Starting with the basic question of what is an animal, the book then breaks it down into classification and explores types of animals with sections on invertebrates, fish, amphibians, reptiles, birds and mammals – colour-coded for ease. Fully comprehensive, there is a scale for sizing, glossary, and a section on general animal science, including parenting and migration.

As this is a DK encyclopedia, the text is accessible without being patronising. It’s not chatty but not too dry either. It feels like a hefty purchase, with a myriad of different ways of putting across information including factfiles, closeups, skeletons and diagrams.

There is lots of white space, illustrations that are sharply annotated and labelled with captions that give oodles of information. The text is concisely edited, giving the maximum amount of information in the fewest words.

The Galapagos tortoise double spread includes fact titbits such as the age it lives to, but also close up of growth rings, the armour plate, information on its bony carapace, its beak and rivalry, as well as the difference between its front and hind feet.

Fully checked by the Smithsonian Institute, the book has also been rigorously looked at to suit the national curriculum up to Key Stage 3, covering components such as habitats and ecosystems as well as senses and respiration. What an incredible way to learn. You can purchase your copy here.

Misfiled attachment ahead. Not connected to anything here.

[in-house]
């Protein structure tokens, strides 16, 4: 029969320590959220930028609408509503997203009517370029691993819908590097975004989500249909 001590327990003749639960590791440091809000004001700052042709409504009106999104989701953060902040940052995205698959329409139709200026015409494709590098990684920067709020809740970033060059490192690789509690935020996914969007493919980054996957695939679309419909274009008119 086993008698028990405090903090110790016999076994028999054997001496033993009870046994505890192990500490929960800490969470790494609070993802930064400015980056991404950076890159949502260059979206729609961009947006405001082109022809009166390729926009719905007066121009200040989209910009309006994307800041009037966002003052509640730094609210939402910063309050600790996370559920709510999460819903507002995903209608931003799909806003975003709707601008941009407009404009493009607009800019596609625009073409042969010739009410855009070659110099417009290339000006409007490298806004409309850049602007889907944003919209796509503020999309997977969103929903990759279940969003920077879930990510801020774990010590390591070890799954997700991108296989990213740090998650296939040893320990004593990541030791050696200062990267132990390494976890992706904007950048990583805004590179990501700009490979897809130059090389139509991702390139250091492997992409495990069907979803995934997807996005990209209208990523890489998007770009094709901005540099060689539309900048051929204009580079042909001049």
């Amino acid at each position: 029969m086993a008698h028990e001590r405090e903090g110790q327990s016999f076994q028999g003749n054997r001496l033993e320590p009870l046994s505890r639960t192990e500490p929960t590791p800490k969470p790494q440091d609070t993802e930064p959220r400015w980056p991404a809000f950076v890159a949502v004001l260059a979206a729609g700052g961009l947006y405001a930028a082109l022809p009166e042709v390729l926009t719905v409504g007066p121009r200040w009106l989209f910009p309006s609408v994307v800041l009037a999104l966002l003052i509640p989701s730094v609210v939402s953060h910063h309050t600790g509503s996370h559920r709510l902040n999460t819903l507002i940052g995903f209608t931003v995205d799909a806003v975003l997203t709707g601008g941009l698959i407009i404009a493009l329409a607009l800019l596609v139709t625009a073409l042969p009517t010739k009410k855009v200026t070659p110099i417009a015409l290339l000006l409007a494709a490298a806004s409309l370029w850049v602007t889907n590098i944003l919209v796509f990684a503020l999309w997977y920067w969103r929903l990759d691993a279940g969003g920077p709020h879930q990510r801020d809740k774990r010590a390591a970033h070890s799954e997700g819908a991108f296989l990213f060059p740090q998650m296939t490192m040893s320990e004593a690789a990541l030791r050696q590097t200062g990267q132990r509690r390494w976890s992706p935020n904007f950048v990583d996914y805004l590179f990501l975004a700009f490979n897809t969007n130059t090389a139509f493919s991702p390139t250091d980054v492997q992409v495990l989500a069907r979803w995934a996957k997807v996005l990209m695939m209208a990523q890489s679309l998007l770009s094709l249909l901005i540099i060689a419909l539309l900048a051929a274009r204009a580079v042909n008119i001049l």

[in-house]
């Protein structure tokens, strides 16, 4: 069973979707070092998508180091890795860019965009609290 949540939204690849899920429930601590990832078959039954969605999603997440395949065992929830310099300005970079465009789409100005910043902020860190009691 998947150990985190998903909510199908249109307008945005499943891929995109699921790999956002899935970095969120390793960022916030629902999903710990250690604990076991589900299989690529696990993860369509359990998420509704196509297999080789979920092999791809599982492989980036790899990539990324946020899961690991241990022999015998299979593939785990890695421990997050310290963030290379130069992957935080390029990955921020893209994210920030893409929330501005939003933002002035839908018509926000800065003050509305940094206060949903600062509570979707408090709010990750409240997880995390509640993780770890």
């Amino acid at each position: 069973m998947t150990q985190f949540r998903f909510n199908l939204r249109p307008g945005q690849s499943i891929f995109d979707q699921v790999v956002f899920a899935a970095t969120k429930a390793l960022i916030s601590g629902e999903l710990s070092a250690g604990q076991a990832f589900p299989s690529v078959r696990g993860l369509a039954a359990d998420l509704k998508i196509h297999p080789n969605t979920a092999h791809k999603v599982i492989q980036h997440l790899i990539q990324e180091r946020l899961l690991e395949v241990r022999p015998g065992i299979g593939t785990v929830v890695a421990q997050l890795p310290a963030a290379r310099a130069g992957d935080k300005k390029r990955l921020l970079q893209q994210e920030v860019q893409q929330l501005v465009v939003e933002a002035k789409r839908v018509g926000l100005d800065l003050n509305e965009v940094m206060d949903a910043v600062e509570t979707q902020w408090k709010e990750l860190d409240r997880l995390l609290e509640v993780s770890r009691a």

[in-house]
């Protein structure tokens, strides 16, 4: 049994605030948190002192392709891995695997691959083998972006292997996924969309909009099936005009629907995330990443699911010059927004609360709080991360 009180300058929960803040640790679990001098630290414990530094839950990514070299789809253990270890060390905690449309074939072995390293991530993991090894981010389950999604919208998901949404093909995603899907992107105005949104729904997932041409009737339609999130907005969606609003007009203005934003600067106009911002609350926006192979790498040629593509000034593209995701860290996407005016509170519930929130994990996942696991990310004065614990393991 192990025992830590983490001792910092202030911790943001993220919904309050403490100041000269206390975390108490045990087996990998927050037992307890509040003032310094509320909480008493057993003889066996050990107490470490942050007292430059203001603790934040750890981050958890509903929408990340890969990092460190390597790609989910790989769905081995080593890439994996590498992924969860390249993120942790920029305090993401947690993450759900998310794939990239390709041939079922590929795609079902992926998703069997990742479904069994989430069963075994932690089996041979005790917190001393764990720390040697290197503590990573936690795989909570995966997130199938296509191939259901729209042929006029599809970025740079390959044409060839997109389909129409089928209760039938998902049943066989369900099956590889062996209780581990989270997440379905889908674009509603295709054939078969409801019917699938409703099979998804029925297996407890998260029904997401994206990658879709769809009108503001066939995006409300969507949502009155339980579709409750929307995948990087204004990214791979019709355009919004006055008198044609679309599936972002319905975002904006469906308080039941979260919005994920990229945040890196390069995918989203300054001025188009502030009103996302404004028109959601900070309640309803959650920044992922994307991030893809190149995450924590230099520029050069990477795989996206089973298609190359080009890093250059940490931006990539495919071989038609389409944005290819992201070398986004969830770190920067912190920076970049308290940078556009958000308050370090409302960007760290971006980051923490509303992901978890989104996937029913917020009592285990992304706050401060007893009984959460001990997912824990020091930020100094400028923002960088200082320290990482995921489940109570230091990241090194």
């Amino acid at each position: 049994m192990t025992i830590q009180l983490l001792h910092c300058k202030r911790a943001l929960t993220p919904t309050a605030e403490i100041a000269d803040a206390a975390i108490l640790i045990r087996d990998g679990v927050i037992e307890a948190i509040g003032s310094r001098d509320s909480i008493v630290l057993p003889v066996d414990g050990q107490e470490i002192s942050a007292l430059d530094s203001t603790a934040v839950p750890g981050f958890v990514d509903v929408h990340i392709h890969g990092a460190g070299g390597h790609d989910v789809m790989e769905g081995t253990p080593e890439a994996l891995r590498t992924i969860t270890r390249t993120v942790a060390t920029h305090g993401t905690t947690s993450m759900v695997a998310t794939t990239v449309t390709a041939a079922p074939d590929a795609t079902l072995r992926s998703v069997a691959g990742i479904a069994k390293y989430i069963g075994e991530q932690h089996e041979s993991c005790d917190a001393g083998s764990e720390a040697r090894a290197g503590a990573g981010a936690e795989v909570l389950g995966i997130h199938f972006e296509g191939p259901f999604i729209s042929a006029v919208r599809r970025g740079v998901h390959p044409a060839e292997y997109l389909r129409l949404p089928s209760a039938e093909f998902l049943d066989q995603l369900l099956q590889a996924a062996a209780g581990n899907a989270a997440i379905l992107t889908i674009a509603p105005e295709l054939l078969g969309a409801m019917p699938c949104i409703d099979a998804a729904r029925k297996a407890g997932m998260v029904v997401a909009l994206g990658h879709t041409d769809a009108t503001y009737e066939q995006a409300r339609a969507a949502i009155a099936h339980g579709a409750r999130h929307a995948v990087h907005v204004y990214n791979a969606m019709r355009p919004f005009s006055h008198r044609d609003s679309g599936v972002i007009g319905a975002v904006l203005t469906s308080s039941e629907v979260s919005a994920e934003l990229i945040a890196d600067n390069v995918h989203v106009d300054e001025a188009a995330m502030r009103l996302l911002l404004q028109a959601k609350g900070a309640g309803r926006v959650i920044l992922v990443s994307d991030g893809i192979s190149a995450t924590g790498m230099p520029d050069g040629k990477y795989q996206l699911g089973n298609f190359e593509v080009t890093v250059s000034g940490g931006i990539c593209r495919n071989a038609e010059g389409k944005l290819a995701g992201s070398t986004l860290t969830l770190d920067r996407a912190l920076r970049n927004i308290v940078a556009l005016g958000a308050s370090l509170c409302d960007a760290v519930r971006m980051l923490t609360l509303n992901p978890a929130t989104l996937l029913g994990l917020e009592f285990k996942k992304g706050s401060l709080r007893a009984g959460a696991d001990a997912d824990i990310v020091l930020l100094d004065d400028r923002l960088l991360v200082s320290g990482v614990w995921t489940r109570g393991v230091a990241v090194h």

The Book of Bees by Piotr Socha, text by Wojciech Grajkowski, translated by Agnes Monod-Gayraud

book of bees

In the summer, on the Slate website, Daniel Hahn bemoaned the lack of translated children’s literature; very little foreign literature makes it across the seas and into our children’s hands. Well, thank goodness Thames and Hudson commissioned the translation of The Book of Bees from the Polish. This is quite the most sumptuous and exquisite non-fiction book to have buzzed in from Europe for a while.

Although concentrating on a small insect, this is an over-sized book, standing at 37 cm height, with a comprehensive encyclopaedic amount of information contained within, discussing not only scientific data about the bee, but also the history of this loveable insect, quirky facts and more.

But it’s not dry in any way. Piotr Socha’s drawings take up the majority of each page – the text runs only seven lines deep at the bottom of the page – and the illustrations are huge, and yet beautifully detailed, funny, extensively researched and splendid to behold.


Socha has a way with facial expressions (he is a famous cartoonist) – the section beginning with ‘When Humans Met Bees’ illustrates a caveman and woman, part cartoon, part portrait in a startlingly funny way; eating honeycomb, but also with a palette of cave paints.